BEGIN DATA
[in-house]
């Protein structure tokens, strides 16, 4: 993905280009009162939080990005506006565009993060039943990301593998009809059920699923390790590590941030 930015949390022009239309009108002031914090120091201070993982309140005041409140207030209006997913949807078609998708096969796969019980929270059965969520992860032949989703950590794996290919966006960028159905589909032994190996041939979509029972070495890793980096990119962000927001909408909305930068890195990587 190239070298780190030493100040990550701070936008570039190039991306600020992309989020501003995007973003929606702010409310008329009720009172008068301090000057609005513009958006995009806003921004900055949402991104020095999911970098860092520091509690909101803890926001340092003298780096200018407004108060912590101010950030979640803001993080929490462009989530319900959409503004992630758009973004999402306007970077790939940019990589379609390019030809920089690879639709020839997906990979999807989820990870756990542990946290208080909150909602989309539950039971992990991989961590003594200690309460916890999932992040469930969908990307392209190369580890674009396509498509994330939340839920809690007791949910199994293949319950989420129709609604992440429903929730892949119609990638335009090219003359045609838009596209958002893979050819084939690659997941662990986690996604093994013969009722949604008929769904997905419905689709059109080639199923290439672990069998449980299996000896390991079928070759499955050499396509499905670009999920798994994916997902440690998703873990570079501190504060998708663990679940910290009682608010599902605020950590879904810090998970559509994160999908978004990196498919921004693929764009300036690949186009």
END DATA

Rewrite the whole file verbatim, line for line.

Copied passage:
[in-house]
């Protein structure tokens, strides 16, 4: 993905280009009162939080990005506006565009993060039943990301593998009809059920699923390790590590941030 930015949390022009239309009108002031914090120091201070993982309140005041409140207030209006997913949807078609998708096969796969019980929270059965969520992860032949989703950590794996290919966006960028159905589909032994190996041939979509029972070495890793980096990119962000927001909408909305930068890195990587 190239070298780190030493100040990550701070936008570039190039991306600020992309989020501003995007973003929606702010409310008329009720009172008068301090000057609005513009958006995009806003921004900055949402991104020095999911970098860092520091509690909101803890926001340092003298780096200018407004108060912590101010950030979640803001993080929490462009989530319900959409503004992630758009973004999402306007970077790939940019990589379609390019030809920089690879639709020839997906990979999807989820990870756990542990946290208080909150909602989309539950039971992990991989961590003594200690309460916890999932992040469930969908990307392209190369580890674009396509498509994330939340839920809690007791949910199994293949319950989420129709609604992440429903929730892949119609990638335009090219003359045609838009596209958002893979050819084939690659997941662990986690996604093994013969009722949604008929769904997905419905689709059109080639199923290439672990069998449980299996000896390991079928070759499955050499396509499905670009999920798994994916997902440690998703873990570079501190504060998708663990679940910290009682608010599902605020950590879904810090998970559509994160999908978004990196498919921004693929764009300036690949186009």